Choosing a car for a teen driver requires making tough financial decisions just as college bills loom on the horizon. The temptation, and often the necessity, is to buy an inexpensive older model. But going too cheap has trade-offs that could jeopardize the safety of your child.
Automobile crashes are the leading cause of death for 14- to 18-year-olds. And the fatal crash rate for teen drivers is three times as high, per mile driven, as for the rest of the population. That means you shouldn’t skimp on safety when choosing a used car for your young driver.
We’ve identified a few critical features for your teen’s first car that will help keep him or her safe without depleting the college piggy bank. One must: Be sure your kid’s car comes with electronic stability control—the most effective safety advance in cars since the seat belt—as well as side and curtain airbags.
Other important considerations: Cars should handle well in our emergency maneuver test and have good stopping distances (measured on factory tires). There’s also the tricky middle ground of finding a car quick enough to get out of the way of trouble but not so fast as to get into it. All of the cars here meet those requirements.
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Weight and size play a crucial role in safety. But we believe teens should drive sedans and not SUVs because SUVs’ higher center of gravity tends to make them less stable and because they encourage bringing a gaggle of distracting friends along for the ride.
Phoning while driving—even hands-free—is something we strongly discourage among teens. However, emergencies arise. So this list calls out cars that feature Bluetooth connectivity to reduce distraction.
While you’re waiting for your new driver to return with the keys to your own prized ride, check out our top 10 affordable suggestions for his or her first car.
Starting at $8,125
It may scream “rental car,” but the Malibu is solid, comfortable, and quiet. Its straightforward controls are a big help for teens. The pedals and steering wheel adjust for reach, which could make it an especially easy fit for teens who haven’t yet hit their growth spurt. There’s plenty of elbow room, and the seats are well-padded, especially if you find a Malibu with optional leather. Steering feel is light but accurate, and handling is responsive to help your teen swerve away from trouble. The four-cylinder engine is quiet and refined, and the car gets a respectable 25 mpg overall.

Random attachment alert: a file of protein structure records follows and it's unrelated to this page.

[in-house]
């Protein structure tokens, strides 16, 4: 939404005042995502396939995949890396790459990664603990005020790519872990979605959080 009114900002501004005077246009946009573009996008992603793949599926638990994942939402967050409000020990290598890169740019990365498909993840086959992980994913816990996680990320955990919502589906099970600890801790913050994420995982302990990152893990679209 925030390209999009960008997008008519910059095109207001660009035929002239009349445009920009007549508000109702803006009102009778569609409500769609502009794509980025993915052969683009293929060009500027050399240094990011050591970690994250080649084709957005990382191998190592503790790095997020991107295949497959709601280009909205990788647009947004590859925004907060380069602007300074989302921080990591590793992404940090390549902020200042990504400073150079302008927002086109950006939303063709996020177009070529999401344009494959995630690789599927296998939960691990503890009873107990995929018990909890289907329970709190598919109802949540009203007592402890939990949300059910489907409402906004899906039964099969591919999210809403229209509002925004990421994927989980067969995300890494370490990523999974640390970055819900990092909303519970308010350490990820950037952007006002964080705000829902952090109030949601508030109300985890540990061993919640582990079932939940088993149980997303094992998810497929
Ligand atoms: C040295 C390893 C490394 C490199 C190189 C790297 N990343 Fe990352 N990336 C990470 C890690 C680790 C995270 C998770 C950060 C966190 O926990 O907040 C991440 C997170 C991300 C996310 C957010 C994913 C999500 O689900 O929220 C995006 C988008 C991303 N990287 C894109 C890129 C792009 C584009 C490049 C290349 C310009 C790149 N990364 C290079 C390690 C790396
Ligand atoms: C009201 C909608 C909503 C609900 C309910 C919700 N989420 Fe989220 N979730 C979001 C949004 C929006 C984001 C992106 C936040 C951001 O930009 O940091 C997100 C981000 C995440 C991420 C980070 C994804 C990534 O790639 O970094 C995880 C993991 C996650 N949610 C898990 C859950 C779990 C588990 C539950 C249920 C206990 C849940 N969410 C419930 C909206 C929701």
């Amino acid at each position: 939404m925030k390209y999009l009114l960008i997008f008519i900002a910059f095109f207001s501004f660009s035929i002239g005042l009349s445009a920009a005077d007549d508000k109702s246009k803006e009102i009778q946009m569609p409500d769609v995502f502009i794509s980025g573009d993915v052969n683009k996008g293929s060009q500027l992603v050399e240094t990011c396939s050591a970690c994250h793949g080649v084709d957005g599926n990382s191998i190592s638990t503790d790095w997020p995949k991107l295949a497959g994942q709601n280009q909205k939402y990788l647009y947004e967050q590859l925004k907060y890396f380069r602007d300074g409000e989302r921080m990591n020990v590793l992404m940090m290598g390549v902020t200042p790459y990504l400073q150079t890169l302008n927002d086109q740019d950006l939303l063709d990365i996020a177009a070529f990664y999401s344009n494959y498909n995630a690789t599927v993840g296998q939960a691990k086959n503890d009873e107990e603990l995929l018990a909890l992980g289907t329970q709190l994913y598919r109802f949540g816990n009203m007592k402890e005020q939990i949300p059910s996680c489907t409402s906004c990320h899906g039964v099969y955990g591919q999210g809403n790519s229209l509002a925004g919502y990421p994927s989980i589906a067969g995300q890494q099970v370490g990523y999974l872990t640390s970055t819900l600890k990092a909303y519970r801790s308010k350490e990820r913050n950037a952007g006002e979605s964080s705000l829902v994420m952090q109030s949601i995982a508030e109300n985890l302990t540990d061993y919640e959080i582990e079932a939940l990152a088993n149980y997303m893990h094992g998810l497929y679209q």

Read the complete Chevrolet Malibu road test.
Starting at $6,050
The fun-to-drive Focus has an upright seating position that provides a good view down the road. The optional Sync infotainment system makes phone connections hands-free. For a compact car, the cabin has easy access and a larger backseat for two than you would expect from the outside. An optional manual transmission allows a kid to learn to drive a stick—which also will keep his or her hands busy and away from texting. The biggest downsides are a noisy and cheap-feeling interior, although that won’t matter much to teens happy to have their own wheels.
Read the complete Ford Focus road test.
Starting at $8,075
Bigger than the Focus, the midsized Fusion offers a more sophisticated interior and better handling and ride than its little brother. Sync Bluetooth connectivity and voice commands are available, but the distracting MyFord Touch system is an option to avoid. Center-console controls are simple, although some are oddly placed. The Fusion has a spacious interior and better-quality seats than other cars in the segment. The four-cylinder engine is backed by a smooth, quick-shifting six-speed automatic transmission, though the engine is noisy when accelerating.
Read the complete Ford Fusion road test.
Starting at $5,225
Comfortable, quiet, and daresay almost luxurious, the midsized 2006-2010 Sonata has a pillowy ride—although the trade-off is numb handling. Freshened for 2009, the four-cylinder engine and five-speed automatic deliver quiet acceleration, with very good gas mileage at 26 mpg overall. The backseat will hold three across comfortably, but front-seat support sags on long trips. A redesign in 2011 brought swoopy, coupelike styling, but at a sacrifice of rear-seat head room for double dates. The newer models racked up an impressive 27 mpg overall.